Connectionism is an important theoretical framework for the study of human cognition and behavior. Also known as Parallel Distributed Processing (PDP) or Artificial Neural Networks (ANN), connectionism advocates that learning, representation, and processing of information in mind are parallel, distributed, and interactive in nature. It argues for the emergence of human cognition as the outcome of large networks of interactive processing units operating simultaneously. Inspired by findings from neural science and artificial intelligence, connectionism is a powerful computational tool, and it has had profound impact on many areas of research, including linguistics. Since the beginning of connectionism, many connectionist models have been developed to account for a wide range of important linguistic phenomena observed in monolingual research, such as speech perception, speech production, semantic representation, and early lexical development in children. Recently, the application of connectionism to bilingual research has also gathered momentum. Connectionist models are often precise in the specification of modeling parameters and flexible in the manipulation of relevant variables in the model to address relevant theoretical questions, therefore they can provide significant advantages in testing mechanisms underlying language processes.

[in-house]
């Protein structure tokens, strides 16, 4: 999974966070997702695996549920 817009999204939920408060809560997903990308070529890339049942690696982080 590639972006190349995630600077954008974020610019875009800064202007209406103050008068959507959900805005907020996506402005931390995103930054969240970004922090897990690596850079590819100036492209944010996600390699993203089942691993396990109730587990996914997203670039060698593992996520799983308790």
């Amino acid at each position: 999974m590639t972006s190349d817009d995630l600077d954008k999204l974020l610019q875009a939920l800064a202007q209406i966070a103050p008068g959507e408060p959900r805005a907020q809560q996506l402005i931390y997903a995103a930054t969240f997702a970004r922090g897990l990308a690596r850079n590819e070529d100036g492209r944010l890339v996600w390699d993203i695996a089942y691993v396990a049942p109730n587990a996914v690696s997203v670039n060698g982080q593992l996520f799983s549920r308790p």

Young-mee Yu Cho
Due to a number of unusual and interesting properties, Korean phonetics and phonology have been generating productive discussion within modern linguistic theories, starting from structuralism, moving to classical generative grammar, and more recently to post-generative frameworks of Autosegmental Theory, Government Phonology, Optimality Theory, and others. In addition, it has been discovered that a description of important issues of phonology cannot be properly made without referring to the interface between phonetics and phonology on the one hand, and phonology and morpho-syntax on the other. Some phonological issues from Standard Korean are still under debate and will likely be of value in helping to elucidate universal phonological properties with regard to phonation contrast, vowel and consonant inventories, consonantal markedness, and the motivation for prosodic organization in the lexicon.